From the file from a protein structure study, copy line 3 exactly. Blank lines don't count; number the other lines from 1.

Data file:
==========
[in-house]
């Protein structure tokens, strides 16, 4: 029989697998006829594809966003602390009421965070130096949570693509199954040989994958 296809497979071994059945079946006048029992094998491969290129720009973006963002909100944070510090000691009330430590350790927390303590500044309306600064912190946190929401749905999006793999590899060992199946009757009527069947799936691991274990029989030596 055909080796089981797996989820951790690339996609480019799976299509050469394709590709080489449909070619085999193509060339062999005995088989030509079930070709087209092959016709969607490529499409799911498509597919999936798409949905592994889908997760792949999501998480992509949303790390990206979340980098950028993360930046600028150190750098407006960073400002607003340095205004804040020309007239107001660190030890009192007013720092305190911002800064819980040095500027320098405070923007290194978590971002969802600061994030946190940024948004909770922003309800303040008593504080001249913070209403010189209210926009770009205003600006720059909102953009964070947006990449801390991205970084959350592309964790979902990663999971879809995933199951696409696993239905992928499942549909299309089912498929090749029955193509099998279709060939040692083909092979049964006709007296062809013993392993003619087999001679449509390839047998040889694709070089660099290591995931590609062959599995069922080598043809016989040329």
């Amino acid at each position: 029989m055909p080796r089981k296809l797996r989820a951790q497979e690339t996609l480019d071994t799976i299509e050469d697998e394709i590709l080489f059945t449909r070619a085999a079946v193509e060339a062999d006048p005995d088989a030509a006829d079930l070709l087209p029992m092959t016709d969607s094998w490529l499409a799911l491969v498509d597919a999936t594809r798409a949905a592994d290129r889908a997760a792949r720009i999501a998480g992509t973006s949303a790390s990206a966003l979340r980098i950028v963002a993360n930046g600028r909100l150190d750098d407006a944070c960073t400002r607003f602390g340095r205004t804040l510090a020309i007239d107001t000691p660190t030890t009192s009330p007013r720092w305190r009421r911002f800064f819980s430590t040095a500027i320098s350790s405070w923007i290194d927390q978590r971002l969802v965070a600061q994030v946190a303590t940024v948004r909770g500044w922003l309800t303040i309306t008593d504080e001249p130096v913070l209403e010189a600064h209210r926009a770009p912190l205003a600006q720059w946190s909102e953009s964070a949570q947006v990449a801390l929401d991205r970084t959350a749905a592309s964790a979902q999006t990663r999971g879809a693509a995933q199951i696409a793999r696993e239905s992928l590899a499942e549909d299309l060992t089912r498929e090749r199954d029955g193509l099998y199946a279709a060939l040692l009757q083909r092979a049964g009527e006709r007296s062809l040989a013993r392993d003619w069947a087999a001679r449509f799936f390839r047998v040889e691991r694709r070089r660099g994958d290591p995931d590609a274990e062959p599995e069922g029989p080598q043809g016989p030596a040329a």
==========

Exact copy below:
């Amino acid at each position: 029989m055909p080796r089981k296809l797996r989820a951790q497979e690339t996609l480019d071994t799976i299509e050469d697998e394709i590709l080489f059945t449909r070619a085999a079946v193509e060339a062999d006048p005995d088989a030509a006829d079930l070709l087209p029992m092959t016709d969607s094998w490529l499409a799911l491969v498509d597919a999936t594809r798409a949905a592994d290129r889908a997760a792949r720009i999501a998480g992509t973006s949303a790390s990206a966003l979340r980098i950028v963002a993360n930046g600028r909100l150190d750098d407006a944070c960073t400002r607003f602390g340095r205004t804040l510090a020309i007239d107001t000691p660190t030890t009192s009330p007013r720092w305190r009421r911002f800064f819980s430590t040095a500027i320098s350790s405070w923007i290194d927390q978590r971002l969802v965070a600061q994030v946190a303590t940024v948004r909770g500044w922003l309800t303040i309306t008593d504080e001249p130096v913070l209403e010189a600064h209210r926009a770009p912190l205003a600006q720059w946190s909102e953009s964070a949570q947006v990449a801390l929401d991205r970084t959350a749905a592309s964790a979902q999006t990663r999971g879809a693509a995933q199951i696409a793999r696993e239905s992928l590899a499942e549909d299309l060992t089912r498929e090749r199954d029955g193509l099998y199946a279709a060939l040692l009757q083909r092979a049964g009527e006709r007296s062809l040989a013993r392993d003619w069947a087999a001679r449509f799936f390839r047998v040889e691991r694709r070089r660099g994958d290591p995931d590609a274990e062959p599995e069922g029989p080598q043809g016989p030596a040329a």